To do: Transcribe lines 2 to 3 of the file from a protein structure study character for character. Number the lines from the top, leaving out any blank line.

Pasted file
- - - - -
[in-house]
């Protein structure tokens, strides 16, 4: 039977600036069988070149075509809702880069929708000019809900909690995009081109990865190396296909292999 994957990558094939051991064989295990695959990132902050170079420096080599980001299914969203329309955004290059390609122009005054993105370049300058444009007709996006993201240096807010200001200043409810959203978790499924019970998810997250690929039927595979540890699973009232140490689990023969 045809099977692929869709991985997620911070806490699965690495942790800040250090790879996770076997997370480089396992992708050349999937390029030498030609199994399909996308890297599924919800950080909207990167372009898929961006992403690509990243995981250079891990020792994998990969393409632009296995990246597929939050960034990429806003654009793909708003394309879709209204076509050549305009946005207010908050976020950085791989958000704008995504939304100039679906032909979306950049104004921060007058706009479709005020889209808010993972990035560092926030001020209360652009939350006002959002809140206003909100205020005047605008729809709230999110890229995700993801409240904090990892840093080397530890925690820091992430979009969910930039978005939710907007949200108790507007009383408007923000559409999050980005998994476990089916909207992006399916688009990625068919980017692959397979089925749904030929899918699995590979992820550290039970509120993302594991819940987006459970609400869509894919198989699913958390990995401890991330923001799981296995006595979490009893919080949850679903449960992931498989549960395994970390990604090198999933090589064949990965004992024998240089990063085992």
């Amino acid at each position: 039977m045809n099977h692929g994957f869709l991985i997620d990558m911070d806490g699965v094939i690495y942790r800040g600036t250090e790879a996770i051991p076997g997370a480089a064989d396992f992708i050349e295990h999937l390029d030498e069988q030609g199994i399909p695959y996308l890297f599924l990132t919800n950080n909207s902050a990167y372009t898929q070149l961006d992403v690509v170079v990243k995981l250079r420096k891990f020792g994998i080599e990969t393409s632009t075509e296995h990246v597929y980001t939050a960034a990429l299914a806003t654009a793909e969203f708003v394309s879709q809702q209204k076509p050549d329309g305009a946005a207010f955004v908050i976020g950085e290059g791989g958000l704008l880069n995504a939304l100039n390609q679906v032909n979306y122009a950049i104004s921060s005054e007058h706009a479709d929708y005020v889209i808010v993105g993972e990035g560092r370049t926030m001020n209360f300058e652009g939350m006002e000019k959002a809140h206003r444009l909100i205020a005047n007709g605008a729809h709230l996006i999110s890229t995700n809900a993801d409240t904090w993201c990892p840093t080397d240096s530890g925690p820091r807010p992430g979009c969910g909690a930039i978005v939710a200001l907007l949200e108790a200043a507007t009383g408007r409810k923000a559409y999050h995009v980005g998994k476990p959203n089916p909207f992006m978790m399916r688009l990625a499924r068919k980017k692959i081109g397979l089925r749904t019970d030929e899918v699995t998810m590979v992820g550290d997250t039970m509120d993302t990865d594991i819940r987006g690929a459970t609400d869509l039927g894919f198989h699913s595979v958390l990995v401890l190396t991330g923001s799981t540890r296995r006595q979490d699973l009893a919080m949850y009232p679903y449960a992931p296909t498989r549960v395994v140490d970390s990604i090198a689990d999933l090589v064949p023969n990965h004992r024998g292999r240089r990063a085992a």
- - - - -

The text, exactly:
């Protein structure tokens, strides 16, 4: 039977600036069988070149075509809702880069929708000019809900909690995009081109990865190396296909292999 994957990558094939051991064989295990695959990132902050170079420096080599980001299914969203329309955004290059390609122009005054993105370049300058444009007709996006993201240096807010200001200043409810959203978790499924019970998810997250690929039927595979540890699973009232140490689990023969 045809099977692929869709991985997620911070806490699965690495942790800040250090790879996770076997997370480089396992992708050349999937390029030498030609199994399909996308890297599924919800950080909207990167372009898929961006992403690509990243995981250079891990020792994998990969393409632009296995990246597929939050960034990429806003654009793909708003394309879709209204076509050549305009946005207010908050976020950085791989958000704008995504939304100039679906032909979306950049104004921060007058706009479709005020889209808010993972990035560092926030001020209360652009939350006002959002809140206003909100205020005047605008729809709230999110890229995700993801409240904090990892840093080397530890925690820091992430979009969910930039978005939710907007949200108790507007009383408007923000559409999050980005998994476990089916909207992006399916688009990625068919980017692959397979089925749904030929899918699995590979992820550290039970509120993302594991819940987006459970609400869509894919198989699913958390990995401890991330923001799981296995006595979490009893919080949850679903449960992931498989549960395994970390990604090198999933090589064949990965004992024998240089990063085992």
């Amino acid at each position: 039977m045809n099977h692929g994957f869709l991985i997620d990558m911070d806490g699965v094939i690495y942790r800040g600036t250090e790879a996770i051991p076997g997370a480089a064989d396992f992708i050349e295990h999937l390029d030498e069988q030609g199994i399909p695959y996308l890297f599924l990132t919800n950080n909207s902050a990167y372009t898929q070149l961006d992403v690509v170079v990243k995981l250079r420096k891990f020792g994998i080599e990969t393409s632009t075509e296995h990246v597929y980001t939050a960034a990429l299914a806003t654009a793909e969203f708003v394309s879709q809702q209204k076509p050549d329309g305009a946005a207010f955004v908050i976020g950085e290059g791989g958000l704008l880069n995504a939304l100039n390609q679906v032909n979306y122009a950049i104004s921060s005054e007058h706009a479709d929708y005020v889209i808010v993105g993972e990035g560092r370049t926030m001020n209360f300058e652009g939350m006002e000019k959002a809140h206003r444009l909100i205020a005047n007709g605008a729809h709230l996006i999110s890229t995700n809900a993801d409240t904090w993201c990892p840093t080397d240096s530890g925690p820091r807010p992430g979009c969910g909690a930039i978005v939710a200001l907007l949200e108790a200043a507007t009383g408007r409810k923000a559409y999050h995009v980005g998994k476990p959203n089916p909207f992006m978790m399916r688009l990625a499924r068919k980017k692959i081109g397979l089925r749904t019970d030929e899918v699995t998810m590979v992820g550290d997250t039970m509120d993302t990865d594991i819940r987006g690929a459970t609400d869509l039927g894919f198989h699913s595979v958390l990995v401890l190396t991330g923001s799981t540890r296995r006595q979490d699973l009893a919080m949850y009232p679903y449960a992931p296909t498989r549960v395994v140490d970390s990604i090198a689990d999933l090589v064949p023969n990965h004992r024998g292999r240089r990063a085992a």